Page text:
Guy, your take-aways are spot on. I followed up on the Andy Havens’ “excellent response” (read with appropriate degree of sarcasm) and I believe that while the “smarmy” Washington Post article may have overstated the details or its conclusions, it is worth-while to note that people’s excuse of being too busy or too important to be bothered with appreciating the beauty that surrounds us every day is pathetic. Even when you get caught up in the everyday, one should at least admit that each day is a gift to be treasured.
Another very interesting piece recently made a similar point:
hey. the playing violin and busy people wasn’t the point of the story :))
Tangential- but if you enjoyed The Violin Maker, you might also like “The Piano Shop on the Left Bank”- another very good tale of music and the bond between player and instrument.
Books are SO powerful…why aren’t more people writingthem?
Then, I heard from Guy Kawasaki about a book which simply detailed the process of creation of a violin in a shop in Brooklyn, NY.
I really believe that any business anywhere can benefit from doing something outside the box, and writing a book might be…
My middle name is Guy… my parents named me after #10 on the Montreal Canadiens, Guy Lafleur.
Maybe I was wrong, and my parents named me after Guy Lafleur too. Or, they had premonitions of my love of hockey.
Why do I fear that this is another “experiment” that proves whatever the experimenter wants it to prove?
Or, to say it straight out, proves absolutely nothing?
Don’t Talk Yourself Out of a Good Opportunity
I play the violin. I play less often than in high school, when I played in a local youth orchestra, or sat in for a few weekend gigs with a bluegrass/folk group. I even briefly considered majoring in music. (I chose finance and business economics inste…
just another bad random sample :-)
I don’t think your suggestions would work. If someone plays poorly at a concert, it would be quickly recognized. (Although that wouldn’t be true at an art gallery.)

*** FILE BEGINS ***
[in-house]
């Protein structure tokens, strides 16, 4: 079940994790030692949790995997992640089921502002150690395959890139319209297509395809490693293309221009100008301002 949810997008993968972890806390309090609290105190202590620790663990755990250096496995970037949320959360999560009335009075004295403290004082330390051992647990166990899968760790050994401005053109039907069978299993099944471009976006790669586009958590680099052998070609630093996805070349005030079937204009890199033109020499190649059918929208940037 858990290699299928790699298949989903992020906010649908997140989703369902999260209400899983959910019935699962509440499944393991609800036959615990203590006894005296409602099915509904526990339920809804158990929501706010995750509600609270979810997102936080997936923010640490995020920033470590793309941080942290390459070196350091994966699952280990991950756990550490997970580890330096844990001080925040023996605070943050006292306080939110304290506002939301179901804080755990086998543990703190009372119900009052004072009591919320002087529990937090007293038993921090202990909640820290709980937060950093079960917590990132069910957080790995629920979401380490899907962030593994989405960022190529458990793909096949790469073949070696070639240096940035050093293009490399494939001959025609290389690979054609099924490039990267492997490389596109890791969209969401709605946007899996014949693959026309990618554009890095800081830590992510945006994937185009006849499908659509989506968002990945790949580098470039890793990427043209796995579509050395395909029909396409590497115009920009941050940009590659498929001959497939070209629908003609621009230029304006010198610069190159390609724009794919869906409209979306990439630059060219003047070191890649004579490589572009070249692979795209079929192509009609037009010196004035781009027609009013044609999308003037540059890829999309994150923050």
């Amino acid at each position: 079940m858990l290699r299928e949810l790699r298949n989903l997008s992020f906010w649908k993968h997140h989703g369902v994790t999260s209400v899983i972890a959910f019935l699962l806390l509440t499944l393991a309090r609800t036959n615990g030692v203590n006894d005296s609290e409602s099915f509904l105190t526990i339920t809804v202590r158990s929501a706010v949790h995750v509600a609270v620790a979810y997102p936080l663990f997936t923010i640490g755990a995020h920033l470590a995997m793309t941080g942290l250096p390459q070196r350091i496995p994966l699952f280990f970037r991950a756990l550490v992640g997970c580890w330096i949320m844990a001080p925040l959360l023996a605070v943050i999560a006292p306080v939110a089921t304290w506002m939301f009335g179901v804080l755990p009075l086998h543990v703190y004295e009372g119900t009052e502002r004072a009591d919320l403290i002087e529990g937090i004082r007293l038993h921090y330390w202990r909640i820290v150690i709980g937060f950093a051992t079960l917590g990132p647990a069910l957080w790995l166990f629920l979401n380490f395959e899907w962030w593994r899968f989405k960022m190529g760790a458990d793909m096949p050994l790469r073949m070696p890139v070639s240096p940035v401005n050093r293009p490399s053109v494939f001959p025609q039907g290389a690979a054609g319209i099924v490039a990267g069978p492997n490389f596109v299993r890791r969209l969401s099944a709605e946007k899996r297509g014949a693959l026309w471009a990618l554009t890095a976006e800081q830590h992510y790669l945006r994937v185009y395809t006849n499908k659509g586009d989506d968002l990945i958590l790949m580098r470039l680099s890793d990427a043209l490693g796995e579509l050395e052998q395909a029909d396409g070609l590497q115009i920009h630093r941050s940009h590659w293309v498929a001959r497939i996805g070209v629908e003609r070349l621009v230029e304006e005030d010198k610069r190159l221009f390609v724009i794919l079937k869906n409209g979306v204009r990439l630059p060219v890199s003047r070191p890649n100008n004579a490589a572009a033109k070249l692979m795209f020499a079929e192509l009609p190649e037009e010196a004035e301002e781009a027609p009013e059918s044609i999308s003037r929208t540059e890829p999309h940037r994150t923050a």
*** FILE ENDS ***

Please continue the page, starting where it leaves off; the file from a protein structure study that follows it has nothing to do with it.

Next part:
And I think Steve Jobs has too much recognition to pull off the BestBuy stunt — although it’s a funny idea and would be great PR.
P.S. Always enjoy your blog.
Thank you for bringing my attention to the Washington Post story :) You write: “What does this mean? Maybe that people make assessments about quality based on context and the rest of the herd.”
I’m absolutely sure this is what it means! I’m both a musician (I play Bach as well, among others) and a geek. All I can say is: quality in art is not recognized by the crowd unless some “authority” approves it’s quality. On the theme of the WP-story: I have stopped several times in streets to listen to exceptional musicians (who were *not put there “for the experiment of it” but out of pure desperation – typical East European musicians), and I just stood there, looking at the people hasting by and thinking “this world just sucks so completely”.
As a former DC commuter, I would have walked by too. Because I do not appreciate music? No. Because people depend on me to be at a certain place at a certain time.
I would like to know what would happen had he played during the afternoon commuter rush. Perhaps people would have been more inclined to stop and listen (as I have done on many occasions when passing by a superb musician or entertainer).
I think what this really proves is that classical music is not commercially viable to the masses. I bet if he played pop tunes he would have raised more tips.
Or maybe classical music is simply not “art” anymore. Art after all is completely subjective and defined by society. What used to be art hundreds of years ago is not anymore and what is art now would be completely alien to other cultures.
Yet, we’ve raised up classical music to this level of “oh wow! It’s classical, so if you don’t appreciate it there must be something wrong with you!” Maybe it’s just not relevant anymore and we’ve moved on to other forms of art?
Painting crude animal figures on cave walls used to be art, but I don’t see any newspaper stories about that. Just one more cause for the Geiko caveman to be upset over.